Worried about a hedgehog you’ve found?
If you are worried about a hedgehog you have found then do get in touch with your local rescue center for more advice. The general consensus seems to be that an adult found out in the open in broad daylight probably has some kind of problem and will need help. Scoop it up with gardening gloves and pop it in a high sided cardboard box lined with some newspaper or old towel so it doesn’t disappear whilst you call the rescue center. If you accidentally uncover an occupied hedgehog nest with or without babies, it is best to leave it undisturbed (human scent may cause mum to abandon it). If you’re worried about the babies being abandoned then keep an eye on it from a distance for a couple of hours to check that mum comes back. Be careful not to disturb it again as adults may abandon the nest completely or even eat the babies. If you can’t immediately find a local rescue center and your hedgehog is in immediate need of help then remember that your local vet will probably be able to help without charge and will likely know where your local hedgehog rescue is.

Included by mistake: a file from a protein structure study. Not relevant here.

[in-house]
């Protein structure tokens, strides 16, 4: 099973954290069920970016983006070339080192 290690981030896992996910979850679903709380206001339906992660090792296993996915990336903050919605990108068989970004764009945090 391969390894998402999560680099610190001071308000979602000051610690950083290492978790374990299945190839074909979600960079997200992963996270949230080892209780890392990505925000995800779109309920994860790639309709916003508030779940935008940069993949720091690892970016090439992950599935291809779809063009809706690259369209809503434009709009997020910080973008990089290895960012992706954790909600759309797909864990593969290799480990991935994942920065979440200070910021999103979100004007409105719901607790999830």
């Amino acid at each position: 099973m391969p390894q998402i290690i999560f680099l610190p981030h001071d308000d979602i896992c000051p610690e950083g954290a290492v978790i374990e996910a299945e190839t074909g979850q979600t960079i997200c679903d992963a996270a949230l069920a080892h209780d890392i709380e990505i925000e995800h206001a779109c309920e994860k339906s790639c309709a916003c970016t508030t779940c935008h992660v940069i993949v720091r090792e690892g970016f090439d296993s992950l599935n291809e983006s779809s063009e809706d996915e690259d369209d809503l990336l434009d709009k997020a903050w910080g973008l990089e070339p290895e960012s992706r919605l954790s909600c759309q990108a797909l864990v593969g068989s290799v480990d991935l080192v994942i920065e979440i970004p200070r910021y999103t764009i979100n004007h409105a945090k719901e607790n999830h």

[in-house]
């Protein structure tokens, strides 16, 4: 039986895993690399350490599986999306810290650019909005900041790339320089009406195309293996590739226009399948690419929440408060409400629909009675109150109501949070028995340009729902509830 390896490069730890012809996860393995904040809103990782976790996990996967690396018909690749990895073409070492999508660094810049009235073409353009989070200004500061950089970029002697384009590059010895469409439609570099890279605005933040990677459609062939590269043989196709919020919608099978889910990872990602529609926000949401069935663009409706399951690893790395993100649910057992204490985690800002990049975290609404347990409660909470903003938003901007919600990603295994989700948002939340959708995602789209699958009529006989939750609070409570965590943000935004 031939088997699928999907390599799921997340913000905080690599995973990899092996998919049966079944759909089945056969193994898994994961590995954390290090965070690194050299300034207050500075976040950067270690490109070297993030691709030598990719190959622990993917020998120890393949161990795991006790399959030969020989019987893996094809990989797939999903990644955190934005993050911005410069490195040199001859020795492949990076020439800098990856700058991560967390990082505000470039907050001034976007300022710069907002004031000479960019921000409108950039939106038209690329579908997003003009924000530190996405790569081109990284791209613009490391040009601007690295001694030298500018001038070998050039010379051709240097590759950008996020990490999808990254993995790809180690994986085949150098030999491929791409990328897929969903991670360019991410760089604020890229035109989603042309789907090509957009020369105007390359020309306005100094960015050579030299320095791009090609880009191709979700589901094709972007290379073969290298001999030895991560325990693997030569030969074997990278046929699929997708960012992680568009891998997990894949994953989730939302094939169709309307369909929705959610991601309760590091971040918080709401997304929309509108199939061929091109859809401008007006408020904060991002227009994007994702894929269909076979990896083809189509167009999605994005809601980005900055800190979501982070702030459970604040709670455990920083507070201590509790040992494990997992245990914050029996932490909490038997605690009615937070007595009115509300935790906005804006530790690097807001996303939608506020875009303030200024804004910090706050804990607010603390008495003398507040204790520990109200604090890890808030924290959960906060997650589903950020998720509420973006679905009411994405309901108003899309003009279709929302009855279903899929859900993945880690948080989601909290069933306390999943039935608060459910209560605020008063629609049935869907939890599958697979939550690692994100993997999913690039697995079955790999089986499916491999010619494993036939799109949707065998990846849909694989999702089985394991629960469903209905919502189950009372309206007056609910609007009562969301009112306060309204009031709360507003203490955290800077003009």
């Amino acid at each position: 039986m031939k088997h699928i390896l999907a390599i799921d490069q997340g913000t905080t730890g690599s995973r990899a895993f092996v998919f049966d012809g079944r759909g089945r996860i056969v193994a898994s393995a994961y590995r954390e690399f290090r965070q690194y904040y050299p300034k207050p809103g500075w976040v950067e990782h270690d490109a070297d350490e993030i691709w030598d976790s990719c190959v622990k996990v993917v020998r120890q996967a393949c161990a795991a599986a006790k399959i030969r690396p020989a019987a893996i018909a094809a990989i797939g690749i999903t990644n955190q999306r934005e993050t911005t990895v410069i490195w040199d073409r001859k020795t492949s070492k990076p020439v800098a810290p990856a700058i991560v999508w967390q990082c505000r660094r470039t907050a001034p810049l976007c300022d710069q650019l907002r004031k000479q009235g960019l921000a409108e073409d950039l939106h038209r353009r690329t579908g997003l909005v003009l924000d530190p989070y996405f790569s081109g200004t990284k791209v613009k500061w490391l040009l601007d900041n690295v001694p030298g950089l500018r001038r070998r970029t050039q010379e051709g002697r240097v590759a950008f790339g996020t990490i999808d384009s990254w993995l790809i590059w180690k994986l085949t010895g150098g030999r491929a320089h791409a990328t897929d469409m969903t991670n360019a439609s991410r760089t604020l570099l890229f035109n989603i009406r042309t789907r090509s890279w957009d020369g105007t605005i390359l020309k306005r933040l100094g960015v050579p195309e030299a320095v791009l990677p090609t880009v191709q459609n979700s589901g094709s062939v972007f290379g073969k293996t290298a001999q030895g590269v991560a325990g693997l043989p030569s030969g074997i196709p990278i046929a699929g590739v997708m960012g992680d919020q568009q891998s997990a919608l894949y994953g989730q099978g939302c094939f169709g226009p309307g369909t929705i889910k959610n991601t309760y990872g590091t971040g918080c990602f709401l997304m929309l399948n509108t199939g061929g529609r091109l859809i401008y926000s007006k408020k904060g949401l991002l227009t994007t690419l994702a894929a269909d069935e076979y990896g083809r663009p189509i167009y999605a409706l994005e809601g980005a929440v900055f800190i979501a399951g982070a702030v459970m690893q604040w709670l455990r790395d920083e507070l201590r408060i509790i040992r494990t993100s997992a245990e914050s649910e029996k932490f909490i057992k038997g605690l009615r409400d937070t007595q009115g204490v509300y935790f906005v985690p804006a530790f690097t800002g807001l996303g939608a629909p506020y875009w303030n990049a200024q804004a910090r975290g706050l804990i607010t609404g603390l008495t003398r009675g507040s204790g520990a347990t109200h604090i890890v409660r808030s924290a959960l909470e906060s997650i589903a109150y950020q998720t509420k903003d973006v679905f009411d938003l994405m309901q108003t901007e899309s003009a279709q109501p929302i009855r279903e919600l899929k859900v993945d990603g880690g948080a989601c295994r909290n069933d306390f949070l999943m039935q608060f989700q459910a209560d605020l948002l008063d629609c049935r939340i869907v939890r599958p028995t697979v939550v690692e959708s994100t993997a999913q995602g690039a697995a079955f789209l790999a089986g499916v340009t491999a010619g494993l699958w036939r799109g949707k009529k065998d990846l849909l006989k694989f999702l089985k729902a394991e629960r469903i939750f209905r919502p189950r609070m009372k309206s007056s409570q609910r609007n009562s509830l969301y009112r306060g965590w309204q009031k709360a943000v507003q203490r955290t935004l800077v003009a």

Useful sites for advice on helping garden hedgehogs:
– St. Tiggywinkles has great information on everything you need to know about your garden hedgehogs, including what to feed them and when to be worried.
– Hedgehog Bottom is a rescue centre based in Thatcham with a really informative website and a useful search and map that helps find your local rescue centre. It doesn’t cover everywhere though so use Google too or call your local vet or another rescue center in the wider area, both of whom may be able to help provide details of your closest one.
– Hedgehog Street is a brilliant website providing both loads of information on hedgehogs and a community within which to share hedgehog sightings, advice and news.